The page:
Thursday, May 20, 2010

Re: Heidegger's culpability -- and Tarski's

A rather outraged response was posted by Donal: 

Intriguing thread title. Swallowed bait.

The post asks:-
"Was Heidegger more culpable for sincerely supporting an ideology that later was responsible for heinous acts than Tarski for insincerely engaging in mathematical and logical work?"

The answer is yes. Engaging in maths and logical work, as Tarski did, does not lead to the murder of millions or promote an inhuman fascistic social philosophy.

It is also questionable how "_sincere_" is used here: it is usually taken as a term of approbation - but perhaps not when referring to a sometime Nazi supporter:-give me insincerity any day. That Tarski doubted the reality of mathematical objects, in whatever philosophical sense, would not make his work insincere either - no more than Berkeley was insincere when he looked for what he couldn't presently perceive.

To even ask whether Tarski's nominalism leaves him "culpable", on the plane on which MH is culpable, is risible. It would be less fatuous to ask whether the risks of passive smoking from Einstein's pipe put Einstein in the same bracket of  "culpable" as Hitler with his "sincere" use of death squads.

Of course, if a strong argument can be made, by examining the history and impact of ideas, that Tarski's math and logic work helped produce murderous regimes and a senseless World War, then these peepers will be agog.

Lawrence responds:

            Donal's outrage would be valid only if something like the criticisms that Emmanuel Faye advanced were also valid, and I am have assumed they are not based on my own reading of Faye, Heidegger, and others --  and the further evidence of Albert Kissler (see ).  His outrage is valid, in other words, only if he doesn't know or understand the evidence.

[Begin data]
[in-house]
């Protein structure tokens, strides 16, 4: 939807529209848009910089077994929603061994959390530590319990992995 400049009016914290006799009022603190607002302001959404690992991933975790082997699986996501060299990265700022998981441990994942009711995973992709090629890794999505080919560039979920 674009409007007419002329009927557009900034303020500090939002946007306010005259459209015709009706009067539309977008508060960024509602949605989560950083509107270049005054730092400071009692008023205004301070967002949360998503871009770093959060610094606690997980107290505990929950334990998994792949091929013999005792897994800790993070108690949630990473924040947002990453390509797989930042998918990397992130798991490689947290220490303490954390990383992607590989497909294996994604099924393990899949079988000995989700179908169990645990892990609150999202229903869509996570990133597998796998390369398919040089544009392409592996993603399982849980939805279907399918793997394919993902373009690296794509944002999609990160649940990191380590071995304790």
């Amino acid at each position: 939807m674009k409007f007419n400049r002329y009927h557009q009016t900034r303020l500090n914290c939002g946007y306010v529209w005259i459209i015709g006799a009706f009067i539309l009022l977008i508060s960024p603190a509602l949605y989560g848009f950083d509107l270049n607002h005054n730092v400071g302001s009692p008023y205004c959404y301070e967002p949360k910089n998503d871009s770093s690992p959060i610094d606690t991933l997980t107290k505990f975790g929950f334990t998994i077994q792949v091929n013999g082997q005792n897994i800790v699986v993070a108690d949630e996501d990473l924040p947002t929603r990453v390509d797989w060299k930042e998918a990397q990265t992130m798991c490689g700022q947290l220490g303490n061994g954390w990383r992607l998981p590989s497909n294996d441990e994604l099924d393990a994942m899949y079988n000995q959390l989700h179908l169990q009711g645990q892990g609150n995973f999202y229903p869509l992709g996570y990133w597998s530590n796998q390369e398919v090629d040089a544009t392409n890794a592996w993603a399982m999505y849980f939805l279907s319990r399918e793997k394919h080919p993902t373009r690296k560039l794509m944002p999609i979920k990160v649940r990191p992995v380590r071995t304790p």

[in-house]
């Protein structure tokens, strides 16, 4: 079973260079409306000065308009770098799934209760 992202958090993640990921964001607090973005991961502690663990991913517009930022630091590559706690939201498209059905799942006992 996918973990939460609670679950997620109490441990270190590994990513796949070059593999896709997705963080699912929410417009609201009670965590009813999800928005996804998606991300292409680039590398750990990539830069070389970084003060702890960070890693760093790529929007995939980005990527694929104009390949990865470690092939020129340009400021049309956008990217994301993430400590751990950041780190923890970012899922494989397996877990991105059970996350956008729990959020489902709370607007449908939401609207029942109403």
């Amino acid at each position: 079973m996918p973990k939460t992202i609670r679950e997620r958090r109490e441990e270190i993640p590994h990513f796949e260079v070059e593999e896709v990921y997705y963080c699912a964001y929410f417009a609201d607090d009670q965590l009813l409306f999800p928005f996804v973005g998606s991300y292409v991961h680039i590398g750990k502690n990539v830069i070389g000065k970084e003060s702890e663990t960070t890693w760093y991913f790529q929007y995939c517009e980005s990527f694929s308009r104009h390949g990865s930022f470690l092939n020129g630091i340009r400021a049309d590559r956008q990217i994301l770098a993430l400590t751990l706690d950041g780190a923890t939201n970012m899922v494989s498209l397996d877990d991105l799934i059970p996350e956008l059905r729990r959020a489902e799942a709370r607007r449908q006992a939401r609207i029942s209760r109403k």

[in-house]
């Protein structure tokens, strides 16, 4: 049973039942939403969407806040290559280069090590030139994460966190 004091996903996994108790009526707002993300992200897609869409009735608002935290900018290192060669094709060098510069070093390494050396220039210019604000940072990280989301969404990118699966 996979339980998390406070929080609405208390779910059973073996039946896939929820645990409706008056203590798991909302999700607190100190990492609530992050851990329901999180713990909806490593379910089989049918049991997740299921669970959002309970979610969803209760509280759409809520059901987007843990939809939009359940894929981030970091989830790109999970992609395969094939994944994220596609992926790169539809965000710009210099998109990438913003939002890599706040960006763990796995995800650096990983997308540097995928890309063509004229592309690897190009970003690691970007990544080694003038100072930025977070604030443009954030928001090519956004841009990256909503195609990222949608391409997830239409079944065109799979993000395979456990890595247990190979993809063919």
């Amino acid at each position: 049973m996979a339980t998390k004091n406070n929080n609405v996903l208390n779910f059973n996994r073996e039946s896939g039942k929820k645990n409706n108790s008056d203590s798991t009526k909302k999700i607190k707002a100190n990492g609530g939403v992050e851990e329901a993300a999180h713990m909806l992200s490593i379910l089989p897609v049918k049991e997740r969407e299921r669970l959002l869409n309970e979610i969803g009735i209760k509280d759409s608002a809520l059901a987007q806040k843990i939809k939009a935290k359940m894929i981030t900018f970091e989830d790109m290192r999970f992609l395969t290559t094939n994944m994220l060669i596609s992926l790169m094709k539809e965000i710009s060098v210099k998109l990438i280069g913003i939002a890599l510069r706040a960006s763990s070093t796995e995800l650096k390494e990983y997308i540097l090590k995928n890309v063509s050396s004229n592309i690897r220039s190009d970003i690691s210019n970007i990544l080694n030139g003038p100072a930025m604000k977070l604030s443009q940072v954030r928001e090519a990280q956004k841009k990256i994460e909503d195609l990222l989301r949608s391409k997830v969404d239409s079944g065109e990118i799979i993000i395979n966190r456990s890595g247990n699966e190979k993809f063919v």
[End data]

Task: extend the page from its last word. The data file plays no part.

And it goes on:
National Socialism (the "ideology" I referred to) was not in the 1933/34 time period equivalent to what it became later, say by 1940.  No one, not even Emannuel Faye is suggesting that it is.  What Faye argues is that Heidegger's beliefs were demonstrably the same as National Socialism at the later time.  In his book he offered what he claimed was proof, but when the "smoking gun," the document Faye based his allegation upon was published and could be seen as not supporting Faye's argument, then we are back to the original claim that Heidegger made: that he believed in National Socialism as he conceived it.  He thought with the right leader, Germany could become the "spiritual" leader of Germany. 
            Thus, the evidence that Heidegger was not culpable for what National Socialism became seems incontrovertible. 
            Now as to Tarski's culpability for practicing his whole life in a field he didn't believe related to reality, this is the more open question.  Did Tarski treat his mathematics and logic like a chess game?  If so, why does Tarski say what he says, that "People have asked me, 'How can you, a nominalist, do work in set theory and logic, which are theories about things you do not believe in?"   One has only to be reminded of the comment by enowning that preceded my note:
            "To my mind one needs to seperate Heidegger's actions with the Nazis and his culpability (or lack of prescience, if you will) from his works. Mathematicians, scientists, engineers, don't have this problem; if an equation is correct and useful, it is a good equation irrespective of the history of the person who thought it up.

            "The notion that Heidegger's insights are wrong because of his acts, is a symptom of political correctness gone wild. "
            Enowning, unlike Donal, has examined the evidence that refutes Faye's allegations; so he (or she) is clear about there being no valid argument that Heidegger was culpable for what German National Socialism became.  Where I took issue with Enowning was in his assumption that "Mathematicians . . . don't have this problem, if an equation is correct and useful, it is a good equation irrespective of the history of the person who thought it up."  Perhaps Enowning's terms "this problem" and "useful" are his out.  The problems for Tarski was that many thought they were being mislead about what he had produced.  But if Tarski's mathematics were as useless as he implies then he, and Enowning, could argue that Tarski was not being a hypocrite by practicing something that other people assumed related to reality, but that he did not.  While that may be an out for Enowning, I'm not as sure, as Donal seems to be, that it is for Tarski.

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